Distress in farms: GDP data confirms deflation is here

Agriculture growth lower in ‘nominal’ than ‘real’ terms during Apr-June quarter

Written by Harish Damodaran | New Delhi | Updated: September 2, 2017 4:55 am
Loan waiver issue, Punjab news, Loan waiver issue news, Latest news, India news, Sukhdev Singh Kokri Kalan, India news The table shows that farm sector growth has been more in nominal than real terms for every quarter, barring the last one. (Representational image)

WHY did the last quarter, particularly June, see a spate of farm protests across large swathes of the country — from Nashik-Ahmednagar in Maharashtra and the Neemuch-Mandsaur-Ratlam stretch of Madhya Pradesh, to Rajasthan’s Hadoti region and the Cauvery delta districts of Tamil Nadu? The Central Statistics Office’s (CSO) just-released GDP data for April-June provides a clue. The annual growth in gross value added from agriculture during the quarter was only 2.3 per cent in real terms (i.e. at constant prices), as against 5.2 per cent for January-March and 6.9 per cent for October-December.

But what’s more significant is the growth in nominal terms or at current prices unadjusted for inflation. That, at 0.3 per cent, was even lower. Simply put, it means that even though farm output for the last quarter was 2.3 per cent higher year-on-year, the fall in prices by 2 per cent resulted in the value of agricultural production rising just 0.3 per cent.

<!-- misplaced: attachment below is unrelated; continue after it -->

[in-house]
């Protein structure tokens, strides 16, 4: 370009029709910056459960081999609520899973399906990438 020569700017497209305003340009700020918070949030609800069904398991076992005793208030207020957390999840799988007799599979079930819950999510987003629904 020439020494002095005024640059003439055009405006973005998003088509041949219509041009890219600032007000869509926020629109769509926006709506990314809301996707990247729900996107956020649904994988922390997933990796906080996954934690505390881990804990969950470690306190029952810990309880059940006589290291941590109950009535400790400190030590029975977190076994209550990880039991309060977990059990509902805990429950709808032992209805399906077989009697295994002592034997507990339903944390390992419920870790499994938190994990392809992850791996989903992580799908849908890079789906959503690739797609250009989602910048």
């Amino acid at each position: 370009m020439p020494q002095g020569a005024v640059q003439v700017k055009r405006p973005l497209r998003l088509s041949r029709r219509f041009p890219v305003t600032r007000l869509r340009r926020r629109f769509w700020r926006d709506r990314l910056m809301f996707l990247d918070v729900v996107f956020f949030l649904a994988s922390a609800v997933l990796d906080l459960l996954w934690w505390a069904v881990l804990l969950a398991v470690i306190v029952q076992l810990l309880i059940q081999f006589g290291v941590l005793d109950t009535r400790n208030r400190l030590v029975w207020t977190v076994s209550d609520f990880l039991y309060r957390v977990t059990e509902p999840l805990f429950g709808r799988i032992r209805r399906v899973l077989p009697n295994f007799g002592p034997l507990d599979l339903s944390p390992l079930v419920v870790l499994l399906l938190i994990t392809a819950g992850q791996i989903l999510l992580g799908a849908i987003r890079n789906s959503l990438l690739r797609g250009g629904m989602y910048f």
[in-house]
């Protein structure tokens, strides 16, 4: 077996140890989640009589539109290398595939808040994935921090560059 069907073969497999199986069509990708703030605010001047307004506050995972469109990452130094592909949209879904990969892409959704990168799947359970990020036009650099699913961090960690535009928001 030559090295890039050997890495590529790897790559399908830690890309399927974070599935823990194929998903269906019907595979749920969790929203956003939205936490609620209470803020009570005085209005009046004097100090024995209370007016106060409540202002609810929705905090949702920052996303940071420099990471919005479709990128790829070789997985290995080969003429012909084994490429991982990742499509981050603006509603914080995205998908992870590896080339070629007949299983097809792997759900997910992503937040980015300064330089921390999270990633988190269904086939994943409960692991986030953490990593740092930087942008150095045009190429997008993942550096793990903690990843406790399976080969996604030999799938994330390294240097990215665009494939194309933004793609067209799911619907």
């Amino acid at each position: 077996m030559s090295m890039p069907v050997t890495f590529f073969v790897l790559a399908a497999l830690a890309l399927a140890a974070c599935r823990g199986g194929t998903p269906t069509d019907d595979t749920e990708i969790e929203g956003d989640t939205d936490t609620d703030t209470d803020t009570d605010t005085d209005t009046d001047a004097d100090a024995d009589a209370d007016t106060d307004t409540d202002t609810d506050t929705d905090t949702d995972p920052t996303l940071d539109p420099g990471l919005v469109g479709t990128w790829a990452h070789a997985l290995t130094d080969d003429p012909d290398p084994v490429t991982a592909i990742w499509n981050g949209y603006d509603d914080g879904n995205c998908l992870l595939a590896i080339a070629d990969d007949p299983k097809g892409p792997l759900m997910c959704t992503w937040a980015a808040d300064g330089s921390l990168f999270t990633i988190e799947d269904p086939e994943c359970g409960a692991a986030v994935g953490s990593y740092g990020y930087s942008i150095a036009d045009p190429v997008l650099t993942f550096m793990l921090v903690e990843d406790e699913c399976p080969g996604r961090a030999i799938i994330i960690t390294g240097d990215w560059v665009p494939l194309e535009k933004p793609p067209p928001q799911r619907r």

The table shows that farm sector growth has been more in nominal than real terms for every quarter, barring the last one. Even in quarters that registered output declines due to drought (October-December 2014 and October-December 2015) or unseasonal rains/hailstorm (January-March 2015), inflation ensured higher value of farm produce at current prices. The recent April-June quarter has been an exception, though.

It witnessed a price crash across farm commodities. The CSO data officially confirms that agriculture entered deflation territory during this quarter, coinciding with the harvesting and marketing of rabi crops. And its effects truly played out in June; what started off as a ‘Shetkari Sampa’ (farmer’s strike) in Puntamba village of Maharashtra’s Ahmednagar district spread within days to other parts of the state and beyond.

“The agitations were surprisingly most strong in areas not known for militant peasant uprisings. In Rajasthan, farmer movements have traditionally been in the Shekhawati or northern districts like Sikar, Jhunjhunu, Ganganagar and Hanumangarh, whereas this time they have taken place in the south-eastern parts covering Jhalawar, Kota, Baran and Bundi. The same goes for Mandsaur-Neemuch, which have hardly had a history of police firing on angry farmers”, notes Yogendra Yadav, founder-member of the farm advocacy organisation, Jai Kisan Andolan.

Farmer agitations previously were mostly about demanding higher support prices for crops — wanting more. “Here, it was simply about deflation. The reason for taking to the streets was the desperation from losing even what they had. Nobody had seen this kind of price collapse across crops”, adds Yadav. Interestingly, the Finance Ministry’s recent Volume II Economic Survey had made a mention of a decline in “real farm revenues” (price multiplied by the quantity of market arrivals, deflated by the rural consumer price index) for a host of pulses and vegetable crops. “This year appears to have been atypical in the magnitude of price decline”, it said, while acknowledging the “puzzle” of “lower prices and lower farm revenues”.

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